Association for Behavior Analysis International

The Association for Behavior Analysis International® (ABAI) is a nonprofit membership organization with the mission to contribute to the well-being of society by developing, enhancing, and supporting the growth and vitality of the science of behavior analysis through research, education, and practice.


38th Annual Convention; Seattle, WA; 2012

Event Details

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Poster Session #427
DEV Monday evening poster session
Monday, May 28, 2012
7:00 PM–9:00 PM
Exhibit Hall 4AB (Convention Center)
1. Toddlers’ Search Behavior in the Absence of Visual Cues
Area: DEV; Domain: Basic Research
PABLO COVARRUBIAS (Universidad de Guadalajara), Francois Tonneau (Universidade do Minho), Alma Velázquez (Universidad de Guadalajara), Daniel Andrade (Universidad de Guadalajara), Elizabeth Godínez (Universidad de Guadalajara)
Abstract: In the sandbox version of the A-not-B search task, children observe a sandbox surface while searching for an object previously buried at two different locations (A or B). In our study, two-year-old children searched for a toy buried at A and then at B, with a curtain placed in front of them to prevent the use of visual cues while searching. After a 10-s delay, children were encouraged to reach under the curtain and find the buried toy. Results showed that children responded mainly toward the midpoint between the A and B locations, which suggests that at this age the motor response system becomes unstable in the absence of visual information.
2. The Use of Fixed-Time Schedules of Reinforcement to Maintain Responding
Area: DEV; Domain: Applied Research
STEVEN W. PAYNE (University of Kansas), Claudia L. Dozier (University of Kansas), Adam M. Briggs (University of Kansas)
Abstract: Time-based schedules of reinforcement are typically used to reduce the occurrence of a particular response. However, researchers have suggested that responses may maintain under time-based schedules, although it is unclear as to what mechanisms are responsible for this maintenance. The purpose of the current study is to evaluate whether responding will maintain under FT schedules and to evaluate possible mechanisms by which response maintenance under FT schedules occurred. Subjects are preschool age children who are typically developing. For one subject, we have shown that responding did not maintain under FT schedules. For two participants, however, we showed that responding did maintain under FT schedules. Further evaluation was conducted in which the possibility for adventitious reinforcement of responding was removed. The results of this manipulation suggested that adventitious reinforcement was not necessary for the maintenance of responding, and that stimulus control was the likely mechanism for response maintenance under FT schedules. We are currently in the process of replicating these results across the participants.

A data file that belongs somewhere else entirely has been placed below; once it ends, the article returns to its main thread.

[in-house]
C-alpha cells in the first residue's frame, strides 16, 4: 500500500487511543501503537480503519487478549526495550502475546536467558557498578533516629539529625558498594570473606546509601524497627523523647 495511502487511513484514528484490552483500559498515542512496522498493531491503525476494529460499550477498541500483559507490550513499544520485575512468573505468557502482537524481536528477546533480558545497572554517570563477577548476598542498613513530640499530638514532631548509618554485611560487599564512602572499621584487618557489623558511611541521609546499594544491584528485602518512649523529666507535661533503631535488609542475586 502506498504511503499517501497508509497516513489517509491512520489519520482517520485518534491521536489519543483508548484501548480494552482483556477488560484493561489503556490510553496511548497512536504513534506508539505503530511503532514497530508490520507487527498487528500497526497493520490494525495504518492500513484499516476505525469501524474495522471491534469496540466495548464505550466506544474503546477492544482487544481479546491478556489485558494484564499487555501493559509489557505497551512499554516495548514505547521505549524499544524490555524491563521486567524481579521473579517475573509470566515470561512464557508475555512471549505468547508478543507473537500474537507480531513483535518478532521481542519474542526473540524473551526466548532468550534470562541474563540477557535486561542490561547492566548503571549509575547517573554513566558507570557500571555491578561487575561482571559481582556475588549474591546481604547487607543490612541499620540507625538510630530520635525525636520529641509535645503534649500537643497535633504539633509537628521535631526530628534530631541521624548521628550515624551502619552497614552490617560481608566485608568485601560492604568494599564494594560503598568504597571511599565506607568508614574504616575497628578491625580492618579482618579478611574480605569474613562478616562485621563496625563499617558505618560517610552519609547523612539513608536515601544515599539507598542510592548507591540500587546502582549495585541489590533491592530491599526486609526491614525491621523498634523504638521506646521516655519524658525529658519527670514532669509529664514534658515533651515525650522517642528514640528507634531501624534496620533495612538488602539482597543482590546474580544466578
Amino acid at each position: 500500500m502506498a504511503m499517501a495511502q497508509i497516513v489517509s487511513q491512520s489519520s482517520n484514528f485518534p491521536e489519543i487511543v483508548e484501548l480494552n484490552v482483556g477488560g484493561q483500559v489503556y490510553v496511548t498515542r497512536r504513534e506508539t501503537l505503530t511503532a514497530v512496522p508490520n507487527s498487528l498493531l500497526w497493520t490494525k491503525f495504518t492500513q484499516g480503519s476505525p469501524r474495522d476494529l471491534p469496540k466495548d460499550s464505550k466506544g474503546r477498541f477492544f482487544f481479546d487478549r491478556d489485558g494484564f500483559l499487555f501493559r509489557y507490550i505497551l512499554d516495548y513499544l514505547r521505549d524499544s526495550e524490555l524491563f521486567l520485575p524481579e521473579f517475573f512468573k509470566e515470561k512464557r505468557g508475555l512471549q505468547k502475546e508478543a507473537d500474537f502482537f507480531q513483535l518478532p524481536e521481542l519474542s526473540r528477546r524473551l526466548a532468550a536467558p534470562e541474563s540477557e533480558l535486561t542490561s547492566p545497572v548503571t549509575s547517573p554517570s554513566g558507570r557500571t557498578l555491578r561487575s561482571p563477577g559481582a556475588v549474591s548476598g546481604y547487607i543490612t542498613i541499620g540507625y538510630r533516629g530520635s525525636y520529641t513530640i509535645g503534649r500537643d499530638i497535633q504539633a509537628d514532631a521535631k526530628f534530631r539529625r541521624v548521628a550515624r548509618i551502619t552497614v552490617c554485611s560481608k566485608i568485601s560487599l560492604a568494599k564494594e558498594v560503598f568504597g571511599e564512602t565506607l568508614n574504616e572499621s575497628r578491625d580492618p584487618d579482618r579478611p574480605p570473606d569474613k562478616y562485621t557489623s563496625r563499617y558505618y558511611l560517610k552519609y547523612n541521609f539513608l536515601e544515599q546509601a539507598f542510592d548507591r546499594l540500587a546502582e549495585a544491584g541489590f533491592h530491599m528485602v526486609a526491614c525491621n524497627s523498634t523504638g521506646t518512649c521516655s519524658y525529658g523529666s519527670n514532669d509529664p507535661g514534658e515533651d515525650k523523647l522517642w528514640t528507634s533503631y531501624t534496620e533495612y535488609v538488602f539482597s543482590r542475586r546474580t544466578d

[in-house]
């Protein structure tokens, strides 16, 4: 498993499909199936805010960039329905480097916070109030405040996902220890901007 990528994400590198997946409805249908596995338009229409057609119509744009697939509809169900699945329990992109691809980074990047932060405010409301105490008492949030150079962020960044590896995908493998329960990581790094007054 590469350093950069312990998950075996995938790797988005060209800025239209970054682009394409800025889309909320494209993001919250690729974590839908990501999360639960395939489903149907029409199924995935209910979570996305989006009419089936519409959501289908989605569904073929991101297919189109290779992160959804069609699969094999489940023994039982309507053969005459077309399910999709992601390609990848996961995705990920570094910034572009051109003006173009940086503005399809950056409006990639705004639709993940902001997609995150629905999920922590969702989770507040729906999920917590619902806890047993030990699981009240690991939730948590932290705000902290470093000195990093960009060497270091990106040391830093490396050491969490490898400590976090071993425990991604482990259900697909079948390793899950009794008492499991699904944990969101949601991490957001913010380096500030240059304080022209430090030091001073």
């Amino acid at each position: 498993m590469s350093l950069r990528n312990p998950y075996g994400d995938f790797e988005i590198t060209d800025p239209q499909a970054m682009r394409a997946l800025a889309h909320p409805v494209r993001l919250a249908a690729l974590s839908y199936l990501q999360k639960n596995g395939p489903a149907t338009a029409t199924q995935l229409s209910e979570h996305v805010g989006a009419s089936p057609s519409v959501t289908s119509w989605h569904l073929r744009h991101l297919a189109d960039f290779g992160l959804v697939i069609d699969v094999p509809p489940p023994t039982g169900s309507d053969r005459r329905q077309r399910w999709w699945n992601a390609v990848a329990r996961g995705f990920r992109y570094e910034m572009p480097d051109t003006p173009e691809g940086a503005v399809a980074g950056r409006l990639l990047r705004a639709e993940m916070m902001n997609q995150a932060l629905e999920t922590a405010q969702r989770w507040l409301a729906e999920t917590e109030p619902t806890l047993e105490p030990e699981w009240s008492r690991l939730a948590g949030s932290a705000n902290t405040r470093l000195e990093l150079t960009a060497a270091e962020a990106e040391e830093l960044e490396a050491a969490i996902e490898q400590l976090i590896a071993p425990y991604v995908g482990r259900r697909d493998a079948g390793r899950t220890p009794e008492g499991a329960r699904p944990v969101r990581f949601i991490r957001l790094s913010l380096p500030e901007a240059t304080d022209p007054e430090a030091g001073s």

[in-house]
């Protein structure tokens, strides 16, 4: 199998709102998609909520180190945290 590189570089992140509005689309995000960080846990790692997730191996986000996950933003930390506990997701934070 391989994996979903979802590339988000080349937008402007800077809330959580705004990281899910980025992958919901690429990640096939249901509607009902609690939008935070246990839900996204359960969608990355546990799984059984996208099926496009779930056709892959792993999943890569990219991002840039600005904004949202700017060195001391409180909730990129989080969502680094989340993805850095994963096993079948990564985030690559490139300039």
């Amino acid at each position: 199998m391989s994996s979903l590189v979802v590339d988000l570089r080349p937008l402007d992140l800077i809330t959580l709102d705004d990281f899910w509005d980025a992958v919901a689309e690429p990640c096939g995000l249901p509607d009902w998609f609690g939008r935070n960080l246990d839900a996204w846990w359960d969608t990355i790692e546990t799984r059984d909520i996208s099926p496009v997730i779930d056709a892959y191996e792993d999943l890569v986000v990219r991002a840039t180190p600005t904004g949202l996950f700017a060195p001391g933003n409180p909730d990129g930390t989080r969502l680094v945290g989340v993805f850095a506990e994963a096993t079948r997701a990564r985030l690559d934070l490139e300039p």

3. Implementing Behavioral Procedures in a Day Program for Individuals with Brain Injuries
Area: DEV; Domain: Service Delivery
JACKIE THAXTON (Florida State University/Panama City), Zaday Sanchez (Florida State University/Panama City), Jordynn Bree (Florida State University/Panama City), Alison Parker Ivancic (Florida State University/Panama City)
Abstract: The purpose of this poster is to illustrate the ways in which behavioral principles are being employed in a day program for individuals with brain injuries. This day program is a non-profit organization that provides post rehabilitation services to adult brain injury survivors in a group setting. Upon initial visits, behavior analysis students developed an assessment to measure the deficits of the members so that individual goals could be set. From these assessments, the most common goals were used to guide daily activities offered to the members. A sample of the activities offered includes cooking, short and long term memory tasks, and crafts. To help ensure the members were benefitting from these activities, engagement data were collected and social validity was measured. In addition to the changes made in the group setting, individualized services were offered. These included procedures designed to reduce stuttering in a 25-year-old woman, increase functional language in a 52-year-old man with aphasia, and decrease bizarre vocalizations in a 36-year-old woman. With the growing number of volunteers from Florida State Universitys Applied Behavior Analysis program, other advances are anticipated in the future.



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